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Harriet Vernisha <I>Beckstead</I> Hunsaker

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Harriet Vernisha Beckstead Hunsaker

Birth
Williamsburg, Stormont, Dundas and Glengarry United Counties, Ontario, Canada
Death
6 Jan 1905 (aged 73)
Honeyville, Box Elder County, Utah, USA
Burial
Brigham City, Box Elder County, Utah, USA GPS-Latitude: 41.5027111, Longitude: -112.0097603
Plot
B-16-47-9
Memorial ID
View Source
Born at Williamsburg, Dundas, Ontario, Canada

Daughter of Alexander Beckstead and Catherine Eleanor Lince

Married - Abraham Hunsaker, 15 Nov 1850, Salt Lake City, Utah

Children - Lemuel Hunsaker, Alexander Beckstead Hunsaker, Catherine Hunsaker, Hyrum Hunsaker, Joseph Hunsaker, Polly Hunsaker, Elnora Hunsaker, Enoch Hunsaker, Cyrus Hunsaker, John Luce Hunsaker, Gordon Walter Hunsaker, Elzarus Hunsaker, Raphael Hunsaker, Harriet Hunsaker, Daniel William Hunsaker, Walter Royal Hunsaker

History - Harriet left Canada with her parents and family about July 1838, arriving at DeWitt, Missouri, in the last week of September 1838. Because of the persecutions of the Saints in Missouri, at that time, it was necessary for them to move to the area near that time, it was necessary for them to move to the area near Nauvoo, Illinois in the spring of 1839. It became necessary for the family to move again, after the Saints' homes were burned, and persecutions continued, and finally they arrive at Council Bluffs, Iowa.

The following data is taken from the Abraham Hunsaker Family book:

"At the age of 18, Harriet went to Utah with her family. They traveled in the Reddin Allred Company of Pioneers and arrived in the Salt Lake Valley in September of 1849. The family settled in West Jordan, Utah, in 1850. In order to help the family Harriet hired out as a helper in homes.

"During the fall of 1850 she was working for Abraham Hunsaker, whose wife, Eliza Collins, was confined to her bed. Romance seemed to have very little part in the early days of Pioneer life, and one day, when Harriet was hanging the family wash on the line, Abraham asked her to become his second wife. Without any courtship or preparation for a wedding she married him on November 22, 1850. She then moved into his home to continue taking care of Eliza and her family.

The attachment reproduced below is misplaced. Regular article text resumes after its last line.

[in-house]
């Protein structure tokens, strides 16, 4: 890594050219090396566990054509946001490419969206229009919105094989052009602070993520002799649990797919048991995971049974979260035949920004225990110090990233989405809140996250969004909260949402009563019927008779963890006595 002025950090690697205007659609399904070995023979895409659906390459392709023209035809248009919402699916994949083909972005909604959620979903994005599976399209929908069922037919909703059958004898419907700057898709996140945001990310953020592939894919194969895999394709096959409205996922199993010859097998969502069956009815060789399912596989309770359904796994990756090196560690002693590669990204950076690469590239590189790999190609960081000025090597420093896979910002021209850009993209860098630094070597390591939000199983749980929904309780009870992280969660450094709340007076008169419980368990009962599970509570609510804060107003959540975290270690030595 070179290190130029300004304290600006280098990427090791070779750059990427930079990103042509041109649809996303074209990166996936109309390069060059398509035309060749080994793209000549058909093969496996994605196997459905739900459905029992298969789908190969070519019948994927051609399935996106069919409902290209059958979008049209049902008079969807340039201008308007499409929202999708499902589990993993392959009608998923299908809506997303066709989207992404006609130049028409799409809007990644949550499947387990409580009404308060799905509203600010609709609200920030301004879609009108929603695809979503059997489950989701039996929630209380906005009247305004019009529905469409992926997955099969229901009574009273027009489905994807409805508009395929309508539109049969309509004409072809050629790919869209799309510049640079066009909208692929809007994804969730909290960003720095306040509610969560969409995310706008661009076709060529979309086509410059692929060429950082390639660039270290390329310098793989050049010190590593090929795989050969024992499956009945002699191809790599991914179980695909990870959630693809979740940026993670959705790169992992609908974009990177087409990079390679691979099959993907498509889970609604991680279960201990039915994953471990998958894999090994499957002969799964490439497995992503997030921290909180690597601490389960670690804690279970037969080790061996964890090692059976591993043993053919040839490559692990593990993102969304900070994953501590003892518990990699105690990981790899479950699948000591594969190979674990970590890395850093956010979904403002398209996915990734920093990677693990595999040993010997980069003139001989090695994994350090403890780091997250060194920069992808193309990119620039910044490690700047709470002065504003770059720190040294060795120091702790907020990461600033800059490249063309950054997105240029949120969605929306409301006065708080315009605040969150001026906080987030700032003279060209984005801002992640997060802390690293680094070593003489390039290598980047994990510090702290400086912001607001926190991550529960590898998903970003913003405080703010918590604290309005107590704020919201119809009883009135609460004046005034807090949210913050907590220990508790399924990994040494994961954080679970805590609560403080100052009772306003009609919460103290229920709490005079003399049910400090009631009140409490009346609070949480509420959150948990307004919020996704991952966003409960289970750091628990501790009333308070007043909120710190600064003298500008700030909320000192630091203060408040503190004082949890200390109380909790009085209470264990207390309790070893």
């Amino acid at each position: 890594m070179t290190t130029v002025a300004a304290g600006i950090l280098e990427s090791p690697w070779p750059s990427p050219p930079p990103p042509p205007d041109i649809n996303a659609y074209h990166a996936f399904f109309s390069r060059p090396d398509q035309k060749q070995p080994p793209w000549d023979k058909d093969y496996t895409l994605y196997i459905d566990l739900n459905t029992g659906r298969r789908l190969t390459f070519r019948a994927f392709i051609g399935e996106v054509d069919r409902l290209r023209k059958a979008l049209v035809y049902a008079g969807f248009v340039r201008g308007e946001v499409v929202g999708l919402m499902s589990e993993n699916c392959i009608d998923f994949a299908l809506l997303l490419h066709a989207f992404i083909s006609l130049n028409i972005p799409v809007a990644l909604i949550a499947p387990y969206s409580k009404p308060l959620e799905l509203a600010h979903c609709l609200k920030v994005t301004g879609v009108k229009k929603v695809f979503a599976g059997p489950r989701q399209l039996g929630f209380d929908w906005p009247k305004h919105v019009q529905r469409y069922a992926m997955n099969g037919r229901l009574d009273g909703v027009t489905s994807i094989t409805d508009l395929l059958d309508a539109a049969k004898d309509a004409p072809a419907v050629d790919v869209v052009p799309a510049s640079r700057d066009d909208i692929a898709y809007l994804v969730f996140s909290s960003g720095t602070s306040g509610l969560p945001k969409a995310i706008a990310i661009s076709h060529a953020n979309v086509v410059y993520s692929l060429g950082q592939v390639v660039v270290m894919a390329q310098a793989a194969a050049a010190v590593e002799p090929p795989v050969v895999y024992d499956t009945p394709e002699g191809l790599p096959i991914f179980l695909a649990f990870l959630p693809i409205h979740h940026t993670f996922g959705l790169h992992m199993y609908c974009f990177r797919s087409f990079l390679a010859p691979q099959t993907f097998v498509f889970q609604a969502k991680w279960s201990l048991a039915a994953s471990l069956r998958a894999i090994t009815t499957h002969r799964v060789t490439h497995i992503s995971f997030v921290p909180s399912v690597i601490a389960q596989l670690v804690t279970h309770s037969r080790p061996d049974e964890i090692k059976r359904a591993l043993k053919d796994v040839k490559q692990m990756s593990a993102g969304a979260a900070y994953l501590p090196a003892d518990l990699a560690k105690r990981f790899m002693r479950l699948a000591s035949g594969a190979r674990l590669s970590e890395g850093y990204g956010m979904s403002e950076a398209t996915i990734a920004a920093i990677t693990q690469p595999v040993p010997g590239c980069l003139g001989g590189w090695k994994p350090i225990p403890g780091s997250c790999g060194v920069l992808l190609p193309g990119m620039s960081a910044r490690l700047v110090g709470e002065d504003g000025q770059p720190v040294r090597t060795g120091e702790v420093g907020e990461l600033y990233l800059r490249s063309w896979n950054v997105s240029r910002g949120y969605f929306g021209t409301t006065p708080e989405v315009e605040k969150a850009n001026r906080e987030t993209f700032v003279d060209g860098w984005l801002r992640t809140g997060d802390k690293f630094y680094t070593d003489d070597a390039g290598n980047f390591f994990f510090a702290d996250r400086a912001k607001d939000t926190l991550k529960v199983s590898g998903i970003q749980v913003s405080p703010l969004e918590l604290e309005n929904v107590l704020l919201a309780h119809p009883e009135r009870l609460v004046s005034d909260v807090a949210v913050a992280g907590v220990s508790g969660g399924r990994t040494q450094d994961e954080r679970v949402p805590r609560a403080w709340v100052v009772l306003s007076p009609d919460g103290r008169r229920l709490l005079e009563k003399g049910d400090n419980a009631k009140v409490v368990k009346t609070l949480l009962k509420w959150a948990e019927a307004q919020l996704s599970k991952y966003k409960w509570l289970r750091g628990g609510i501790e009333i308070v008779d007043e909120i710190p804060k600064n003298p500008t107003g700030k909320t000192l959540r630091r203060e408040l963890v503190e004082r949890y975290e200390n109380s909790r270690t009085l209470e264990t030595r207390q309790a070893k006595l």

"Abraham appreciated Harriet's sturdy qualities and her endurance and capabilities, as she was able to any task from manual labor on the farm to the finest art in the home. Harriet helped shear the sheep, wash the wool, weave it into cloth, and then finally make it into clothing for her children to wear.

"Four children were born to Harriet at West Jordan. In April 1856 she went to Carson Valley with Abraham. Her youngest son was only seven days old.

"Harriet returned to Utah with her husband in 1857. All the rest of her children, except one, were born in Brigham City, Utah. In addition to having 15 children herself, Harriet raised Robert, the baby of Margaret Hunsaker, as her own; also, an Indian boy, Lemuel, lived as a member of her family for several years.

"Harriet took the brunt of the hardships, spending summers at Little Mountain herding sheep and other stock, and living in a cave with one or two of her children.

"Harriet served as the first Relief Society President of the Honeyville Ward, and remained in that position for many years. She was independent, uncomplaining, and afraid of nothing. Her daughter, Harriet, lived in Albion, Idaho, and Harriet made many trips there in a single horse, black-topped buggy. It took several days to make the trip, and she stopped wherever night overtook her, sleeping on the ground between the wheels of the buggy, and preparing her food over a campfire. At that time there were few ranches along the way. Harriet was a real pioneer, taking life as it came and making the best of it.

"When Harriet married she could not read nor write, and although Abraham taught her the rudiments, it was so difficult she had to have her children and grandchildren read and write for her.

Harriet lived a good, wholesome and unpretentious life. She was always a friend to both red and white man, and spent her time looking after the wants of the needy. She suffered a great deal of rheumatism, off and on, during her later life. She was stricken with blood poisoning, caused by a blister on her little toe which she got while rocking a cradle. She died on 6 January 1905, at Honeyville, Utah, and was buried in the Brigham City Cemetery."